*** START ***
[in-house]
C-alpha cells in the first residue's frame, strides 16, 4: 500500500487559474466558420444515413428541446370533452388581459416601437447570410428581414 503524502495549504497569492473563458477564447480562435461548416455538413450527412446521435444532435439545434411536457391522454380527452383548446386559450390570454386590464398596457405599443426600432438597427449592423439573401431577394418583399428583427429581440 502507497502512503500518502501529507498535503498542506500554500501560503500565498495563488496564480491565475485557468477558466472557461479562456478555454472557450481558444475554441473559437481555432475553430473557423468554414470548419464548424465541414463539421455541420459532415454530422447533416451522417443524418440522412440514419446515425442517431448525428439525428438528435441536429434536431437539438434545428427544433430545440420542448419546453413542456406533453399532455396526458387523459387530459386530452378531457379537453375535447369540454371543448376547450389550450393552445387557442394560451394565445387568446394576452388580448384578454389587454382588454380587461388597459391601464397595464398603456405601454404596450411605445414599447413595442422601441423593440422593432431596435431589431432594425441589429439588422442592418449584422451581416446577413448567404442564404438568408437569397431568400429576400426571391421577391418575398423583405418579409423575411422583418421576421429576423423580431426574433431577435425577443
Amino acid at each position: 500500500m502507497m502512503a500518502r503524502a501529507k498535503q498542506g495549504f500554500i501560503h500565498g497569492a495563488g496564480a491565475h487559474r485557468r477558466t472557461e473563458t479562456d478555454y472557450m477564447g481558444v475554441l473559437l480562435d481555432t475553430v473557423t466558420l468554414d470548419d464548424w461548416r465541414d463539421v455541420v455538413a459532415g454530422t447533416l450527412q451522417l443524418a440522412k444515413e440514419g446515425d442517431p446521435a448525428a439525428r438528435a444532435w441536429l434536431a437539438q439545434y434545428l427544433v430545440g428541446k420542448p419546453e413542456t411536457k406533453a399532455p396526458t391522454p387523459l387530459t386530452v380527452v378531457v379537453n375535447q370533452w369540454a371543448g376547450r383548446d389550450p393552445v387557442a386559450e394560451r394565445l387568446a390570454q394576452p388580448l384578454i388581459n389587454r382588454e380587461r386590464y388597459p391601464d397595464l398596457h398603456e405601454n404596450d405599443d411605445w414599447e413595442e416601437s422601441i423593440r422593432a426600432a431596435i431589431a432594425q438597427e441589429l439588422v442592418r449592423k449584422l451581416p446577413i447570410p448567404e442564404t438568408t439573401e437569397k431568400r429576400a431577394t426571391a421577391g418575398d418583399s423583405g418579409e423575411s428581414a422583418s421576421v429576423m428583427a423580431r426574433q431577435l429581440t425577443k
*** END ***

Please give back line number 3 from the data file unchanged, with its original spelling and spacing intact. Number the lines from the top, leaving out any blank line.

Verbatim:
Amino acid at each position: 500500500m502507497m502512503a500518502r503524502a501529507k498535503q498542506g495549504f500554500i501560503h500565498g497569492a495563488g496564480a491565475h487559474r485557468r477558466t472557461e473563458t479562456d478555454y472557450m477564447g481558444v475554441l473559437l480562435d481555432t475553430v473557423t466558420l468554414d470548419d464548424w461548416r465541414d463539421v455541420v455538413a459532415g454530422t447533416l450527412q451522417l443524418a440522412k444515413e440514419g446515425d442517431p446521435a448525428a439525428r438528435a444532435w441536429l434536431a437539438q439545434y434545428l427544433v430545440g428541446k420542448p419546453e413542456t411536457k406533453a399532455p396526458t391522454p387523459l387530459t386530452v380527452v378531457v379537453n375535447q370533452w369540454a371543448g376547450r383548446d389550450p393552445v387557442a386559450e394560451r394565445l387568446a390570454q394576452p388580448l384578454i388581459n389587454r382588454e380587461r386590464y388597459p391601464d397595464l398596457h398603456e405601454n404596450d405599443d411605445w414599447e413595442e416601437s422601441i423593440r422593432a426600432a431596435i431589431a432594425q438597427e441589429l439588422v442592418r449592423k449584422l451581416p446577413i447570410p448567404e442564404t438568408t439573401e437569397k431568400r429576400a431577394t426571391a421577391g418575398d418583399s423583405g418579409e423575411s428581414a422583418s421576421v429576423m428583427a423580431r426574433q431577435l429581440t425577443k